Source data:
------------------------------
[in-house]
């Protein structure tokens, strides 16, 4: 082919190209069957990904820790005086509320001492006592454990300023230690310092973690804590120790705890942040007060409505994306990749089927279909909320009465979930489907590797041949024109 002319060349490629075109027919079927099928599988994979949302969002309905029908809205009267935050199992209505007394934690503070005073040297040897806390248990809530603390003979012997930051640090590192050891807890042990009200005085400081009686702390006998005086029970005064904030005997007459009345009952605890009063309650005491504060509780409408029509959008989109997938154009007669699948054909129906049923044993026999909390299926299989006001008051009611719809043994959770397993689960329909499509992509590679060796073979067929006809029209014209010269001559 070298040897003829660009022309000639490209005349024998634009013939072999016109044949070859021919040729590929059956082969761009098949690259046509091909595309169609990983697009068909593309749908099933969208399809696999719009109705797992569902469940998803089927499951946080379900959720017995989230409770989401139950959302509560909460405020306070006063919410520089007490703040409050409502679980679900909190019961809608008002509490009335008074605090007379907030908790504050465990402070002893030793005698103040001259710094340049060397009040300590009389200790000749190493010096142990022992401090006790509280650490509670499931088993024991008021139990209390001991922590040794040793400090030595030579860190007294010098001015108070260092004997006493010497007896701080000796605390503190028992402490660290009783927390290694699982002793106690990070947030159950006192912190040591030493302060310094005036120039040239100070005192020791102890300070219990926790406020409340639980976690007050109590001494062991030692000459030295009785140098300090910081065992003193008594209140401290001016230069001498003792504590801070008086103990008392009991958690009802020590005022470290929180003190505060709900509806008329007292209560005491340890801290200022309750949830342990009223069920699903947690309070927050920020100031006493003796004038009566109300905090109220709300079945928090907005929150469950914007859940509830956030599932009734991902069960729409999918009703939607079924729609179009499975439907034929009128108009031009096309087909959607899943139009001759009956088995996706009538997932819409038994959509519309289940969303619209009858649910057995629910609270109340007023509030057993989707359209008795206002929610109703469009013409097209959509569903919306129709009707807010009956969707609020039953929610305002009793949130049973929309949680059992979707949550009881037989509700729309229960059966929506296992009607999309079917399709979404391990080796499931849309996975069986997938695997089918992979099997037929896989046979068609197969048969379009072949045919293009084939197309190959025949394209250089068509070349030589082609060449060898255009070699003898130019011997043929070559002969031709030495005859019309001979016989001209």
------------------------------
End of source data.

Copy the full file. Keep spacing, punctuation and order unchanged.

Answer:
[in-house]
């Protein structure tokens, strides 16, 4: 082919190209069957990904820790005086509320001492006592454990300023230690310092973690804590120790705890942040007060409505994306990749089927279909909320009465979930489907590797041949024109 002319060349490629075109027919079927099928599988994979949302969002309905029908809205009267935050199992209505007394934690503070005073040297040897806390248990809530603390003979012997930051640090590192050891807890042990009200005085400081009686702390006998005086029970005064904030005997007459009345009952605890009063309650005491504060509780409408029509959008989109997938154009007669699948054909129906049923044993026999909390299926299989006001008051009611719809043994959770397993689960329909499509992509590679060796073979067929006809029209014209010269001559 070298040897003829660009022309000639490209005349024998634009013939072999016109044949070859021919040729590929059956082969761009098949690259046509091909595309169609990983697009068909593309749908099933969208399809696999719009109705797992569902469940998803089927499951946080379900959720017995989230409770989401139950959302509560909460405020306070006063919410520089007490703040409050409502679980679900909190019961809608008002509490009335008074605090007379907030908790504050465990402070002893030793005698103040001259710094340049060397009040300590009389200790000749190493010096142990022992401090006790509280650490509670499931088993024991008021139990209390001991922590040794040793400090030595030579860190007294010098001015108070260092004997006493010497007896701080000796605390503190028992402490660290009783927390290694699982002793106690990070947030159950006192912190040591030493302060310094005036120039040239100070005192020791102890300070219990926790406020409340639980976690007050109590001494062991030692000459030295009785140098300090910081065992003193008594209140401290001016230069001498003792504590801070008086103990008392009991958690009802020590005022470290929180003190505060709900509806008329007292209560005491340890801290200022309750949830342990009223069920699903947690309070927050920020100031006493003796004038009566109300905090109220709300079945928090907005929150469950914007859940509830956030599932009734991902069960729409999918009703939607079924729609179009499975439907034929009128108009031009096309087909959607899943139009001759009956088995996706009538997932819409038994959509519309289940969303619209009858649910057995629910609270109340007023509030057993989707359209008795206002929610109703469009013409097209959509569903919306129709009707807010009956969707609020039953929610305002009793949130049973929309949680059992979707949550009881037989509700729309229960059966929506296992009607999309079917399709979404391990080796499931849309996975069986997938695997089918992979099997037929896989046979068609197969048969379009072949045919293009084939197309190959025949394209250089068509070349030589082609060449060898255009070699003898130019011997043929070559002969031709030495005859019309001979016989001209």